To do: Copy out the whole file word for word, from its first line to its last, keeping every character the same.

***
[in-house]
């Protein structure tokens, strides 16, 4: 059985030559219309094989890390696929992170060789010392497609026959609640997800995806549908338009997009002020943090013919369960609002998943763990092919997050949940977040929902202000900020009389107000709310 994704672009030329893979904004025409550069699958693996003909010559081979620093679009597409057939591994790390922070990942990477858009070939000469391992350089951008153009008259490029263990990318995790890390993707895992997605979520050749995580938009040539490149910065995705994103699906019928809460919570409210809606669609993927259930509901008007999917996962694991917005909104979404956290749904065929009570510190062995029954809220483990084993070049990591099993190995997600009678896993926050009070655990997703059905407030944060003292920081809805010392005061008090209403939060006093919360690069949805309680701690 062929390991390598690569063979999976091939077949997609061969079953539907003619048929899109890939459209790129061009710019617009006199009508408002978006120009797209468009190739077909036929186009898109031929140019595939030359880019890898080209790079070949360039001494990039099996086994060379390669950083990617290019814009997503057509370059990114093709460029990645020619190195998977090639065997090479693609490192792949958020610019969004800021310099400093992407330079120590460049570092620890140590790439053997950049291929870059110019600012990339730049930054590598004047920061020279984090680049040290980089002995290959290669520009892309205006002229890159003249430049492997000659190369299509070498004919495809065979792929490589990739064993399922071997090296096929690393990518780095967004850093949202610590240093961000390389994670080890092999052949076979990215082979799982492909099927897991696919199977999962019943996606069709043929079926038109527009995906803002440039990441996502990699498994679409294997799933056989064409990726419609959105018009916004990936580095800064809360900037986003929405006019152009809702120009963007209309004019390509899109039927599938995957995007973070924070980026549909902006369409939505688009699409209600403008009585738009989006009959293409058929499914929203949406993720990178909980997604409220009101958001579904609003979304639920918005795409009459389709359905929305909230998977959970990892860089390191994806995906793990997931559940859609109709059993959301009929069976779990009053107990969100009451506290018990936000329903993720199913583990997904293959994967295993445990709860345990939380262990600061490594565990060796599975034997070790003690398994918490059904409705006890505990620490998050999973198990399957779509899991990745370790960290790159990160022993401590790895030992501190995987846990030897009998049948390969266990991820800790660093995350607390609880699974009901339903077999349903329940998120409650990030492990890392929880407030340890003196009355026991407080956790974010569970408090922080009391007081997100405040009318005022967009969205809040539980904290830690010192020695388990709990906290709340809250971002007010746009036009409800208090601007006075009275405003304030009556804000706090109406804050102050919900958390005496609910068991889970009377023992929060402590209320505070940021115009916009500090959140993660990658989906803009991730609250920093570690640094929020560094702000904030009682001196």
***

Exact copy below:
[in-house]
């Protein structure tokens, strides 16, 4: 059985030559219309094989890390696929992170060789010392497609026959609640997800995806549908338009997009002020943090013919369960609002998943763990092919997050949940977040929902202000900020009389107000709310 994704672009030329893979904004025409550069699958693996003909010559081979620093679009597409057939591994790390922070990942990477858009070939000469391992350089951008153009008259490029263990990318995790890390993707895992997605979520050749995580938009040539490149910065995705994103699906019928809460919570409210809606669609993927259930509901008007999917996962694991917005909104979404956290749904065929009570510190062995029954809220483990084993070049990591099993190995997600009678896993926050009070655990997703059905407030944060003292920081809805010392005061008090209403939060006093919360690069949805309680701690 062929390991390598690569063979999976091939077949997609061969079953539907003619048929899109890939459209790129061009710019617009006199009508408002978006120009797209468009190739077909036929186009898109031929140019595939030359880019890898080209790079070949360039001494990039099996086994060379390669950083990617290019814009997503057509370059990114093709460029990645020619190195998977090639065997090479693609490192792949958020610019969004800021310099400093992407330079120590460049570092620890140590790439053997950049291929870059110019600012990339730049930054590598004047920061020279984090680049040290980089002995290959290669520009892309205006002229890159003249430049492997000659190369299509070498004919495809065979792929490589990739064993399922071997090296096929690393990518780095967004850093949202610590240093961000390389994670080890092999052949076979990215082979799982492909099927897991696919199977999962019943996606069709043929079926038109527009995906803002440039990441996502990699498994679409294997799933056989064409990726419609959105018009916004990936580095800064809360900037986003929405006019152009809702120009963007209309004019390509899109039927599938995957995007973070924070980026549909902006369409939505688009699409209600403008009585738009989006009959293409058929499914929203949406993720990178909980997604409220009101958001579904609003979304639920918005795409009459389709359905929305909230998977959970990892860089390191994806995906793990997931559940859609109709059993959301009929069976779990009053107990969100009451506290018990936000329903993720199913583990997904293959994967295993445990709860345990939380262990600061490594565990060796599975034997070790003690398994918490059904409705006890505990620490998050999973198990399957779509899991990745370790960290790159990160022993401590790895030992501190995987846990030897009998049948390969266990991820800790660093995350607390609880699974009901339903077999349903329940998120409650990030492990890392929880407030340890003196009355026991407080956790974010569970408090922080009391007081997100405040009318005022967009969205809040539980904290830690010192020695388990709990906290709340809250971002007010746009036009409800208090601007006075009275405003304030009556804000706090109406804050102050919900958390005496609910068991889970009377023992929060402590209320505070940021115009916009500090959140993660990658989906803009991730609250920093570690640094929020560094702000904030009682001196």